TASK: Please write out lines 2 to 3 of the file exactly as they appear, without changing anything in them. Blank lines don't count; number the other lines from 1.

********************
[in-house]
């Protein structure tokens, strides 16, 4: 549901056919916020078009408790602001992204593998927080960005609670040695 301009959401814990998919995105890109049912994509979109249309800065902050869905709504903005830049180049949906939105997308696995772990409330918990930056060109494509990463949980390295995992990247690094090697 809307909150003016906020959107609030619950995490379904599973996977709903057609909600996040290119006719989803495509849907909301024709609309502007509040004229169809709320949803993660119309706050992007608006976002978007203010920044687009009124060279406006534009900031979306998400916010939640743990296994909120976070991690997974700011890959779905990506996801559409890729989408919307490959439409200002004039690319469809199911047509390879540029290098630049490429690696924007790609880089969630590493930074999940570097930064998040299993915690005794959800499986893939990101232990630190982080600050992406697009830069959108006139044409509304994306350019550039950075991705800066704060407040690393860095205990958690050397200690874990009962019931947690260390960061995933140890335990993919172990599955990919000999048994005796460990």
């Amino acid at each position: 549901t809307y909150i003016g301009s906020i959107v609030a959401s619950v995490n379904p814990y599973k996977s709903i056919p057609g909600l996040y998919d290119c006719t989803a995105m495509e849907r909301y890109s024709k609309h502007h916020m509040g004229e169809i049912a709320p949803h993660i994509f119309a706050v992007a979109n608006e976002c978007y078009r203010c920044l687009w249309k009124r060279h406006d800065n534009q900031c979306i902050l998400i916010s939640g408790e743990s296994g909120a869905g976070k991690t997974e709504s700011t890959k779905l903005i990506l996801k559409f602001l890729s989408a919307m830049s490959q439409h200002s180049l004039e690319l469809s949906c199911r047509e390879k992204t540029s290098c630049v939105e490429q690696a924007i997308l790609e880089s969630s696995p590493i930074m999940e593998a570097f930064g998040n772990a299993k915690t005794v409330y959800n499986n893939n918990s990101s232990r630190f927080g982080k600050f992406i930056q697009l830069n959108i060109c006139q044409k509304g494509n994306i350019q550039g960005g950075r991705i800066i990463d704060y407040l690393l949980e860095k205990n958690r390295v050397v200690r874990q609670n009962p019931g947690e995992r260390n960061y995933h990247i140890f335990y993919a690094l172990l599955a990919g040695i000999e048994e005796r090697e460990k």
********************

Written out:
């Protein structure tokens, strides 16, 4: 549901056919916020078009408790602001992204593998927080960005609670040695 301009959401814990998919995105890109049912994509979109249309800065902050869905709504903005830049180049949906939105997308696995772990409330918990930056060109494509990463949980390295995992990247690094090697 809307909150003016906020959107609030619950995490379904599973996977709903057609909600996040290119006719989803495509849907909301024709609309502007509040004229169809709320949803993660119309706050992007608006976002978007203010920044687009009124060279406006534009900031979306998400916010939640743990296994909120976070991690997974700011890959779905990506996801559409890729989408919307490959439409200002004039690319469809199911047509390879540029290098630049490429690696924007790609880089969630590493930074999940570097930064998040299993915690005794959800499986893939990101232990630190982080600050992406697009830069959108006139044409509304994306350019550039950075991705800066704060407040690393860095205990958690050397200690874990009962019931947690260390960061995933140890335990993919172990599955990919000999048994005796460990």
């Amino acid at each position: 549901t809307y909150i003016g301009s906020i959107v609030a959401s619950v995490n379904p814990y599973k996977s709903i056919p057609g909600l996040y998919d290119c006719t989803a995105m495509e849907r909301y890109s024709k609309h502007h916020m509040g004229e169809i049912a709320p949803h993660i994509f119309a706050v992007a979109n608006e976002c978007y078009r203010c920044l687009w249309k009124r060279h406006d800065n534009q900031c979306i902050l998400i916010s939640g408790e743990s296994g909120a869905g976070k991690t997974e709504s700011t890959k779905l903005i990506l996801k559409f602001l890729s989408a919307m830049s490959q439409h200002s180049l004039e690319l469809s949906c199911r047509e390879k992204t540029s290098c630049v939105e490429q690696a924007i997308l790609e880089s969630s696995p590493i930074m999940e593998a570097f930064g998040n772990a299993k915690t005794v409330y959800n499986n893939n918990s990101s232990r630190f927080g982080k600050f992406i930056q697009l830069n959108i060109c006139q044409k509304g494509n994306i350019q550039g960005g950075r991705i800066i990463d704060y407040l690393l949980e860095k205990n958690r390295v050397v200690r874990q609670n009962p019931g947690e995992r260390n960061y995933h990247i140890f335990y993919a690094l172990l599955a990919g040695i000999e048994e005796r090697e460990k």